I’m a big fan of concept albums when they are done well. The ability to create a cohesive piece of music that compliments the narrative or concepts penned out by the artist can be quite the challenge, and can be a good way of testing an artist’s imaginative mettle. So when I was approached about this project, I could hardly resist, could I?
Space Monkey Death Sequence is the experimental electronic music moniker of Californian producer Dominic Francisco and with this album he aimed to reproduce his initial reaction, in audio form, to watching People Are Alike All Over, Season 1, Ep.25 of The Twilight Zone from early 1960. And after digesting the album for a while and watching the episode myself, I think it would be fair to say that he provides an interesting approach to the episode’s narrative, letting the album act in some ways as an extended soundtrack. If the sound of this has piqued your interest, then I would highly recommend watching the episode in question here and then giving the album a listen and reading the rest of this review. I’ll sit here and wait while you scurry off to do that. Cool? Cool.
Throughout the release dialogue clips and pieces of the original soundtrack from the episode are used, forming a strong narrative from front to back, and with the hazy, distorted production aesthetic used from track to track, the overall feelings that come across are vast washes of psychedelia and feelings of 1960’s sci-fi nostalgia. And I can’t help but feel that the choice of episode to base an entire album on seems poignant, with the episode’s lead character, Samuel Conrad, discovering that the people he meets on Mars, who initially seem warm and inviting, are treating him merely as an entertaining spectacle, just as we on Earth view animals in zoos and waterparks for our morbid entertainment.
The snippets from the show as well as the original instrumentation and beats brought to the table are treated with a plethora of effects to induce the dreamy, distant feel that the album is shooting for. This is apparent right from the intro track, which features the show’s iconic opening narrative sequence, with lo-fi bassy rumbles and distortion making it feel steeped in the past, as if you were watching a video cassette that has been worn down over time with constant use. On top of this, tape echo effects, intentional glitches and flange/chorus are used on several tracks making the album feel reminiscent of the innovative technology and effects being pioneered in experimental music during the 60’s and 70’s. This is particularly true of tracks like No Brain, which has a strong melodic hook and beat where the choppy quality of it and the ominous countermelody that is overlayed towards the end of the track, all work together to form one of the album’s more direct highlights.
As the album progresses, things become increasingly eerie, with deep, ambient, modulated bass rumbles and ambiguous melodies being employed to mirror the tension that can be experienced in the episode itself. This all culminates with the closing track Alike After All, featuring Conrad’s closing condemning words about humanity. Another great example of this is Funeral Pt.I which is another noticeably unsettling track which fits with Conrad’s dialogue at the beginning of the episode, expressing his fear about traveling in space, and shows that Francisco is consistent in creating the strong musical backdrop that this concept deserves.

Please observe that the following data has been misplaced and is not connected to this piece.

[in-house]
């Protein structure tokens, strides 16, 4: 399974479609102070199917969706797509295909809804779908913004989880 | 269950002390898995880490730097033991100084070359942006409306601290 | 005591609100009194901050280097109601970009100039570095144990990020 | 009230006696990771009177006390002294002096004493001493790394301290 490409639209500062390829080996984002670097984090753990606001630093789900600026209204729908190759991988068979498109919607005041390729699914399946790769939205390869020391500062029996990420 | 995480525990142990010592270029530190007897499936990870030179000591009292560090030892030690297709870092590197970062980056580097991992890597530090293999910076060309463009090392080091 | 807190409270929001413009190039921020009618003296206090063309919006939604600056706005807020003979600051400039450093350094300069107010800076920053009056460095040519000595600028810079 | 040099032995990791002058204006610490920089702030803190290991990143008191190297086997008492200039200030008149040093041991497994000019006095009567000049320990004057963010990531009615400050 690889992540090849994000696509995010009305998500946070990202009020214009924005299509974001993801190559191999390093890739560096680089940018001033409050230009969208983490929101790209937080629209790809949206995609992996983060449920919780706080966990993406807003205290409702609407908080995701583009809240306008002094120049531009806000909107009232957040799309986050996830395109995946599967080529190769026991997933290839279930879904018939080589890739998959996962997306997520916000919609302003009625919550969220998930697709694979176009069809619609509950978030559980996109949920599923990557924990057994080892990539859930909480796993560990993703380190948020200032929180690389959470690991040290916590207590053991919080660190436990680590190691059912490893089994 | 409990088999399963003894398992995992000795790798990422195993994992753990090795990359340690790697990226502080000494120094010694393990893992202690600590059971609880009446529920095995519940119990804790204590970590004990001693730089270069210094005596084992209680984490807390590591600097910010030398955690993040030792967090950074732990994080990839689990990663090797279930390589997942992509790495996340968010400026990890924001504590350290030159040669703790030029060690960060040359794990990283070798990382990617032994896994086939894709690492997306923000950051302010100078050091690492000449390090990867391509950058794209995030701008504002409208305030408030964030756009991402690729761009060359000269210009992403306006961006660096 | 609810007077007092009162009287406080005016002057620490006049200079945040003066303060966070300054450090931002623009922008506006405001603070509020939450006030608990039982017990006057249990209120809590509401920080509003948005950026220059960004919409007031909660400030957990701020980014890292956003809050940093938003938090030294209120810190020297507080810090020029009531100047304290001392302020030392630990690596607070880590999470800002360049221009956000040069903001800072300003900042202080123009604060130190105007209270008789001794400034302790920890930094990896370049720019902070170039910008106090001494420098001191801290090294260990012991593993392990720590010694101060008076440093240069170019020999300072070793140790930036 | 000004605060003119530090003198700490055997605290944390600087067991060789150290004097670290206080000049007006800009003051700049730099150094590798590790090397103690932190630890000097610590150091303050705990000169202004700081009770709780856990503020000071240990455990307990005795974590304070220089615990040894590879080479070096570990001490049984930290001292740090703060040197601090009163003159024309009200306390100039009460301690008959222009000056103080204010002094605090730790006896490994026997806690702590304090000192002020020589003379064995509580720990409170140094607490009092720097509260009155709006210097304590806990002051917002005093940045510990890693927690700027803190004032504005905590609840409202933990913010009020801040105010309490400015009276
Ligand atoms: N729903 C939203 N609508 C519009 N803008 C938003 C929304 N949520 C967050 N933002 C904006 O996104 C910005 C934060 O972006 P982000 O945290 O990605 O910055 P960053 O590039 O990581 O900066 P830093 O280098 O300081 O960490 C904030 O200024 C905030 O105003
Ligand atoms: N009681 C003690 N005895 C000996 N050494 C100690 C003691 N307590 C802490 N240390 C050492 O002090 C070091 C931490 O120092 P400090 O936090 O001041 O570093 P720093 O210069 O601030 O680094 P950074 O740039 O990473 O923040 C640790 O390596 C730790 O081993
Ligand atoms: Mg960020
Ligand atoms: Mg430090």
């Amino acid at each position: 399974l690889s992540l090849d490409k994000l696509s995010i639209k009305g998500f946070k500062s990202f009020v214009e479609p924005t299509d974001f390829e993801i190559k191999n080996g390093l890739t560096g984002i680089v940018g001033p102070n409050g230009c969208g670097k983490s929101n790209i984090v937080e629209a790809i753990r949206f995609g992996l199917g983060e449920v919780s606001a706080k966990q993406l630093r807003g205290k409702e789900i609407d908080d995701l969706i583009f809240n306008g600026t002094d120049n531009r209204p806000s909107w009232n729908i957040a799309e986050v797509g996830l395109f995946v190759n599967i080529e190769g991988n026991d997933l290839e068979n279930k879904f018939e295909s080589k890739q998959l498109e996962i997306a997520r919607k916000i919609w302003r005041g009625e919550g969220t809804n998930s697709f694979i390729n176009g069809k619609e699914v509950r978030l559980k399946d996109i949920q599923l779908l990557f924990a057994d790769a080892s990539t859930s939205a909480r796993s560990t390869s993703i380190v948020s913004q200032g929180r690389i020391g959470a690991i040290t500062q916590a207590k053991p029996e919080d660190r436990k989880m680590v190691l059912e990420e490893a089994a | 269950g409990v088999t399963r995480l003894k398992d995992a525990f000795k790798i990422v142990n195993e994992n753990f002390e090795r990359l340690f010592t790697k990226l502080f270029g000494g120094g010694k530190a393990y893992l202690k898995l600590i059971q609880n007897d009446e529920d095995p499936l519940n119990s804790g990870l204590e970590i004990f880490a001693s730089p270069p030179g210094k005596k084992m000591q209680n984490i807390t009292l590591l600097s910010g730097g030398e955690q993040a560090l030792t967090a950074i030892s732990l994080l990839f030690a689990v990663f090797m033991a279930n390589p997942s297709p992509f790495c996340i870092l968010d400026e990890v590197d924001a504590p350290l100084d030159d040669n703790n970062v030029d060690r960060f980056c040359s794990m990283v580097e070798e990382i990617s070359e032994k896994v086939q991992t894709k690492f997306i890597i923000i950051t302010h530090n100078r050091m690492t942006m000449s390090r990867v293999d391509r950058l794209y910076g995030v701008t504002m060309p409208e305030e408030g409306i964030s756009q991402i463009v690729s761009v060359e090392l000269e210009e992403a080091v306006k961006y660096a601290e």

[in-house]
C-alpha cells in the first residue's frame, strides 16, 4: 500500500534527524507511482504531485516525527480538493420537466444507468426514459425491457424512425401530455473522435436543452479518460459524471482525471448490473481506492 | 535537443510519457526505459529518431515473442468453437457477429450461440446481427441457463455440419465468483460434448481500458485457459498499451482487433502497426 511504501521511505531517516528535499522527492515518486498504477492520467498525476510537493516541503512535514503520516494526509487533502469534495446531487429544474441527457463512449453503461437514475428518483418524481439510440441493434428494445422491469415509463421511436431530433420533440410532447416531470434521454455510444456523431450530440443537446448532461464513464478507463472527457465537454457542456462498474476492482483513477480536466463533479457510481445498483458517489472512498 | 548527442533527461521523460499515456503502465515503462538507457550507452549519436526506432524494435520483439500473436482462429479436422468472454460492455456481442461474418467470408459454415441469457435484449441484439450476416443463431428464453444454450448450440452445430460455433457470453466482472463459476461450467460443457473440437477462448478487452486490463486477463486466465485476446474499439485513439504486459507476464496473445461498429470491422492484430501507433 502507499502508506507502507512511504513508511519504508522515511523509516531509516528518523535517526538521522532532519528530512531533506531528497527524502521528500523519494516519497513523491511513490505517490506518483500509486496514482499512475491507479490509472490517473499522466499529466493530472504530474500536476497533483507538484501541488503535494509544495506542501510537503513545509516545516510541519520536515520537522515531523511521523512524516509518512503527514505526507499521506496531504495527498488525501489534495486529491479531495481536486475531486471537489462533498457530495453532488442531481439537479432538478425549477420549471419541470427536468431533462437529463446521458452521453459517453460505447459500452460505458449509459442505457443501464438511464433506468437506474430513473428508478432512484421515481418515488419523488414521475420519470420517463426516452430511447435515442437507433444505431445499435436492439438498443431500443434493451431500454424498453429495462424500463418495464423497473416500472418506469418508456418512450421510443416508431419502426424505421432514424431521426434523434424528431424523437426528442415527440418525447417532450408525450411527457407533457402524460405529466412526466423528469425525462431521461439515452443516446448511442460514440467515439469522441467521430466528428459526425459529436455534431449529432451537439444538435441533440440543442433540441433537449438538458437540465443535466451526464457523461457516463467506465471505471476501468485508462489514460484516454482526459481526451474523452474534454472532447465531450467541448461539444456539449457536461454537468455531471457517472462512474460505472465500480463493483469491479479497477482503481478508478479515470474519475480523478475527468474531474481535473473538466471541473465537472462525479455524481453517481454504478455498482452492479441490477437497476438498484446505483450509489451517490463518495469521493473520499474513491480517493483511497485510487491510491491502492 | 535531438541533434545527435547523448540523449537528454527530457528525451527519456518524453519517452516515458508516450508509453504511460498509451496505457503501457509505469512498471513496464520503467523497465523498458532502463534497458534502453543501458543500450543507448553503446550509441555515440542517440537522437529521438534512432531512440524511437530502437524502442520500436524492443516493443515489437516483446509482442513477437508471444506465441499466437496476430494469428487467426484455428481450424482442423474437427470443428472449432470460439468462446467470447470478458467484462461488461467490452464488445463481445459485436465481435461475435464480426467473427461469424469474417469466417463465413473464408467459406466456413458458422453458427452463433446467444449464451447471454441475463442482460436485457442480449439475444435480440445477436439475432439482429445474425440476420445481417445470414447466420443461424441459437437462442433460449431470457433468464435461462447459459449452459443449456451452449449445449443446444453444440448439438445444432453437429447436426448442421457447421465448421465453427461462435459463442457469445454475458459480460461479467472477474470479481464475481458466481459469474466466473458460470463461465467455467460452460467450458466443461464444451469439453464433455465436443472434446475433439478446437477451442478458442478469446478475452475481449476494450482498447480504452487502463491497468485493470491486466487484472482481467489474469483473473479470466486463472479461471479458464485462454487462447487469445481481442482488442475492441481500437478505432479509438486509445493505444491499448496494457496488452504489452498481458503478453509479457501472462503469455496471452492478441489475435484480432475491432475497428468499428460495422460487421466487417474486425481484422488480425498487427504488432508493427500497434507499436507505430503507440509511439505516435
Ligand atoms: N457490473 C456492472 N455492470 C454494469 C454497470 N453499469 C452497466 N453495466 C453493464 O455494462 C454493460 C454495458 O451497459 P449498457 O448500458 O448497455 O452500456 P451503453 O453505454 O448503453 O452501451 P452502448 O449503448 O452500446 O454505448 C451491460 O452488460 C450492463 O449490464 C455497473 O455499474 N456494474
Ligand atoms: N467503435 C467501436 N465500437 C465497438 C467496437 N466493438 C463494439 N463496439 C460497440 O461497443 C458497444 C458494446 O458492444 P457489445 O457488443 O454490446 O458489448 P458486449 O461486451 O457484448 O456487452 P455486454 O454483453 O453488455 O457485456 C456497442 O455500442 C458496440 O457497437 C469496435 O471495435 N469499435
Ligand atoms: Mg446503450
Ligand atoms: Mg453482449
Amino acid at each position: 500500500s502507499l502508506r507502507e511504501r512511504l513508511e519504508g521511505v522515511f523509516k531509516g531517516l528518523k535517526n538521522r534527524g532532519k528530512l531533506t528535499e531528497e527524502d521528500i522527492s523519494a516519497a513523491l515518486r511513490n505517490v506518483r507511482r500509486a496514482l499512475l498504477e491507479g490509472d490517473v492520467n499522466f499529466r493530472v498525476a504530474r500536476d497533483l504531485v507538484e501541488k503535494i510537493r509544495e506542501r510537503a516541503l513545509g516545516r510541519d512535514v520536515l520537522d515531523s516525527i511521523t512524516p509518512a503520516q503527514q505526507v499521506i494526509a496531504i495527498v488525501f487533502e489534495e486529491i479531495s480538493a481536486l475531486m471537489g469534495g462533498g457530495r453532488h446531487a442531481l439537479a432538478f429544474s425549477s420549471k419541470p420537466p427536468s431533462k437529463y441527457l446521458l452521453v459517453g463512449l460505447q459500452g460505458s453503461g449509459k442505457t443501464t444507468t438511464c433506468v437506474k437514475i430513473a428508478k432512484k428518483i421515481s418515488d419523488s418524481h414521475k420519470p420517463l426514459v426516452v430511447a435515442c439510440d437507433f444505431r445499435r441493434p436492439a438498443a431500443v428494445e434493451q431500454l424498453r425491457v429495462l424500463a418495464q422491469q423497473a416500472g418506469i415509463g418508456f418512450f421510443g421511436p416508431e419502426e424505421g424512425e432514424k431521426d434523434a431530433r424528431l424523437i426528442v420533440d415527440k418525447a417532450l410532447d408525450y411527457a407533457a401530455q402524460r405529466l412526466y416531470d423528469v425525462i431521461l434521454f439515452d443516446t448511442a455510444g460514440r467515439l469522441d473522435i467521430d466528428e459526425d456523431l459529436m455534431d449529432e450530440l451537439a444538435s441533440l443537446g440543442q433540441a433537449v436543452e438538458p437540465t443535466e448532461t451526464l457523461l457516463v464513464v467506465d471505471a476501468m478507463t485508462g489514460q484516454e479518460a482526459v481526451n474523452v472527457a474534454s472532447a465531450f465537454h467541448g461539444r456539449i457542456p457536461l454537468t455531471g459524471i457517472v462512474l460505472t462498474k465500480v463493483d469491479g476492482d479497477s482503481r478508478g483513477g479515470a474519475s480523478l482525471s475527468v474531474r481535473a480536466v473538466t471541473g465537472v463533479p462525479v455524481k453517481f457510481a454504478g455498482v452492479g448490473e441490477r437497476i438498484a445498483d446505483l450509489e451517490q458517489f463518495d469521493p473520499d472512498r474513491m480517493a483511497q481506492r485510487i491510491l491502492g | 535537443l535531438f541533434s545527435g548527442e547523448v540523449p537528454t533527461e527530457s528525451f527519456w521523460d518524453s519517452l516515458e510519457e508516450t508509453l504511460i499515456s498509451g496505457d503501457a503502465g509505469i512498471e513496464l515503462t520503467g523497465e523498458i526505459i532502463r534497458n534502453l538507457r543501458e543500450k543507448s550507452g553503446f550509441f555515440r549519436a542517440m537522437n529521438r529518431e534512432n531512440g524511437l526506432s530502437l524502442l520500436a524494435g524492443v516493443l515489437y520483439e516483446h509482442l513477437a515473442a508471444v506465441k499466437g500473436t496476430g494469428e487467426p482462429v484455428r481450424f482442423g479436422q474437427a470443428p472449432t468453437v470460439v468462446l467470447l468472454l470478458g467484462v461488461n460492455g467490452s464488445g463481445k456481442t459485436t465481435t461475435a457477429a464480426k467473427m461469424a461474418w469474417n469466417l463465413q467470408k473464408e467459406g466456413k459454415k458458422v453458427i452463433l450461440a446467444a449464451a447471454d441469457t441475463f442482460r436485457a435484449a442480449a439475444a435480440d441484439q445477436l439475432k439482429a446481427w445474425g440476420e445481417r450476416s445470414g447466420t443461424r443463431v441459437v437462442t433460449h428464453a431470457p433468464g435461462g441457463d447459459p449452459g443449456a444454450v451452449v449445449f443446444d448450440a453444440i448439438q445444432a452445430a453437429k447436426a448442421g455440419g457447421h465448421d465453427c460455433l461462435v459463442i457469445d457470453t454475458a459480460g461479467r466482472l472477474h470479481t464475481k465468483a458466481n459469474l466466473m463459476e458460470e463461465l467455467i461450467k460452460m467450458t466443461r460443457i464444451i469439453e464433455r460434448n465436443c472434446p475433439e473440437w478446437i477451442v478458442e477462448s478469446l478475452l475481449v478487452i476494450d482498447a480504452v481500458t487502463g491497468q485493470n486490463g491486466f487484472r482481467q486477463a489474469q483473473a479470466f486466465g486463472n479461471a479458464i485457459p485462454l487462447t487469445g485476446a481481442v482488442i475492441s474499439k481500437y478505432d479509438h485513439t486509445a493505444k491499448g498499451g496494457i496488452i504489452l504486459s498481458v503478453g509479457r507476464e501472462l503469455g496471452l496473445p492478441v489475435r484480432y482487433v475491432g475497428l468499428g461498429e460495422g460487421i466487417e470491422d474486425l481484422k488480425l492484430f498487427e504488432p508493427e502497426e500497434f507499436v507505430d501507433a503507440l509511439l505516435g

Although the majority of the album has a distinct oldschool feel, there are a couple of spots that feel more contemporary or at least self aware of the retrospective production. This is true of the uptempo beat shift at the end of Leave, as well as the beats in All Brawn and The Trap Door having more of a modern experimental flare but instead of it detracting from the hazy, nostalgic atmosphere of the record, they act only as further additions to this album’s already vibrant sound palette.
There are times when the deep, bass heavy ambient sections feel a little overbearing and tedious without pushing the album forward in any particular direction, making it feel at times as if it’s floundering around for the next guiding signpost to the next significant landmark, so to speak. As a result, this can make it hard to pull out highlights from a cursory couple of listens but the more you explore it, the more you will become entranced. And with the exception of the guitar that shakily opens the track Leave, even in these more amorphous atmospheric segments it can’t be denied that Francisco has a good ear for keeping the Twilight Zone aura at the forefront of your mind in every track.
This has been without a doubt one of the stranger releases I’ve come across recently and although there are spots that do waver and feel unnecessarily drawn out, the novelty of the album concept and Francisco‘s ability to maintain a constant atmosphere is to be applauded. This is definitely a project that will benefit from multiple and attentive listens to soak up the experimental soundplay, and I look forward to see what he does next.
Be sure to check out his blog and download the album from his Bandcamp linked above. Support a great artist today.
Favourite tracks: Funeral Pt.I, No Brain, Diaphragm, All Brawn, The Trap Door
Least favourite tracks: Leave, The Circumstances, Funeral P.II